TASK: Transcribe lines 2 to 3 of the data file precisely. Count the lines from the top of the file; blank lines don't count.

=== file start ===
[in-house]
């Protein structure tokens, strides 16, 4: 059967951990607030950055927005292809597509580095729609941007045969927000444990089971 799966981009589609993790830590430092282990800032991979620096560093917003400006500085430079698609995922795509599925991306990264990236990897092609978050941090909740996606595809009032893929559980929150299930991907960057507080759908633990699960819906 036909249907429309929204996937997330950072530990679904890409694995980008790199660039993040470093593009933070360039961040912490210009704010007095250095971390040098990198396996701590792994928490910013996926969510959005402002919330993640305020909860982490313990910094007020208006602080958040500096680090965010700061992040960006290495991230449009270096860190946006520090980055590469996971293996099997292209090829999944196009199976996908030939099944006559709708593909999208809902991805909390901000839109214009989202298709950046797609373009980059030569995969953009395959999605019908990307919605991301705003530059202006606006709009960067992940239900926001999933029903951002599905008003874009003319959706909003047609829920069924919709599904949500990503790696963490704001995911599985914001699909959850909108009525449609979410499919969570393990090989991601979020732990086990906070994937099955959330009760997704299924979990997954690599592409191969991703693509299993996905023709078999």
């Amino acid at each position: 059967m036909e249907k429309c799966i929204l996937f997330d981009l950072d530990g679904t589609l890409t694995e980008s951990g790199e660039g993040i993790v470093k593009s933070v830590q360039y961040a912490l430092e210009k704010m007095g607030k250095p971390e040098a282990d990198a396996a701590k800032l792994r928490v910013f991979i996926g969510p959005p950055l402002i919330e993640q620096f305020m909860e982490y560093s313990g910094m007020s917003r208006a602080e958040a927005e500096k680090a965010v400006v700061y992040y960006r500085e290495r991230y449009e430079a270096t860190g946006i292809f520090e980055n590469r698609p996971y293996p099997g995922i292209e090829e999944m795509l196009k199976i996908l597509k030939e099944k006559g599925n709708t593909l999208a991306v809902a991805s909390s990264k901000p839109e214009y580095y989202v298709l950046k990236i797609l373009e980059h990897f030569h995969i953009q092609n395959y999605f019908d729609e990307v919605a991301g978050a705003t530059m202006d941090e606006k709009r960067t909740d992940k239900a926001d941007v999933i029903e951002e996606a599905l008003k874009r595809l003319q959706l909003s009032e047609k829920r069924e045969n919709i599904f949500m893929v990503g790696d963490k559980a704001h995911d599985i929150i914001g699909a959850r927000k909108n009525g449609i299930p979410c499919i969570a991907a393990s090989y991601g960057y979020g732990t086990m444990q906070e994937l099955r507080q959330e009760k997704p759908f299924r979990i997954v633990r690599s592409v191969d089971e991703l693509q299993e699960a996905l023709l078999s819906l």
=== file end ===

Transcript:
């Protein structure tokens, strides 16, 4: 059967951990607030950055927005292809597509580095729609941007045969927000444990089971 799966981009589609993790830590430092282990800032991979620096560093917003400006500085430079698609995922795509599925991306990264990236990897092609978050941090909740996606595809009032893929559980929150299930991907960057507080759908633990699960819906 036909249907429309929204996937997330950072530990679904890409694995980008790199660039993040470093593009933070360039961040912490210009704010007095250095971390040098990198396996701590792994928490910013996926969510959005402002919330993640305020909860982490313990910094007020208006602080958040500096680090965010700061992040960006290495991230449009270096860190946006520090980055590469996971293996099997292209090829999944196009199976996908030939099944006559709708593909999208809902991805909390901000839109214009989202298709950046797609373009980059030569995969953009395959999605019908990307919605991301705003530059202006606006709009960067992940239900926001999933029903951002599905008003874009003319959706909003047609829920069924919709599904949500990503790696963490704001995911599985914001699909959850909108009525449609979410499919969570393990090989991601979020732990086990906070994937099955959330009760997704299924979990997954690599592409191969991703693509299993996905023709078999």
């Amino acid at each position: 059967m036909e249907k429309c799966i929204l996937f997330d981009l950072d530990g679904t589609l890409t694995e980008s951990g790199e660039g993040i993790v470093k593009s933070v830590q360039y961040a912490l430092e210009k704010m007095g607030k250095p971390e040098a282990d990198a396996a701590k800032l792994r928490v910013f991979i996926g969510p959005p950055l402002i919330e993640q620096f305020m909860e982490y560093s313990g910094m007020s917003r208006a602080e958040a927005e500096k680090a965010v400006v700061y992040y960006r500085e290495r991230y449009e430079a270096t860190g946006i292809f520090e980055n590469r698609p996971y293996p099997g995922i292209e090829e999944m795509l196009k199976i996908l597509k030939e099944k006559g599925n709708t593909l999208a991306v809902a991805s909390s990264k901000p839109e214009y580095y989202v298709l950046k990236i797609l373009e980059h990897f030569h995969i953009q092609n395959y999605f019908d729609e990307v919605a991301g978050a705003t530059m202006d941090e606006k709009r960067t909740d992940k239900a926001d941007v999933i029903e951002e996606a599905l008003k874009r595809l003319q959706l909003s009032e047609k829920r069924e045969n919709i599904f949500m893929v990503g790696d963490k559980a704001h995911d599985i929150i914001g699909a959850r927000k909108n009525g449609i299930p979410c499919i969570a991907a393990s090989y991601g960057y979020g732990t086990m444990q906070e994937l099955r507080q959330e009760k997704p759908f299924r979990i997954v633990r690599s592409v191969d089971e991703l693509q299993e699960a996905l023709l078999s819906l």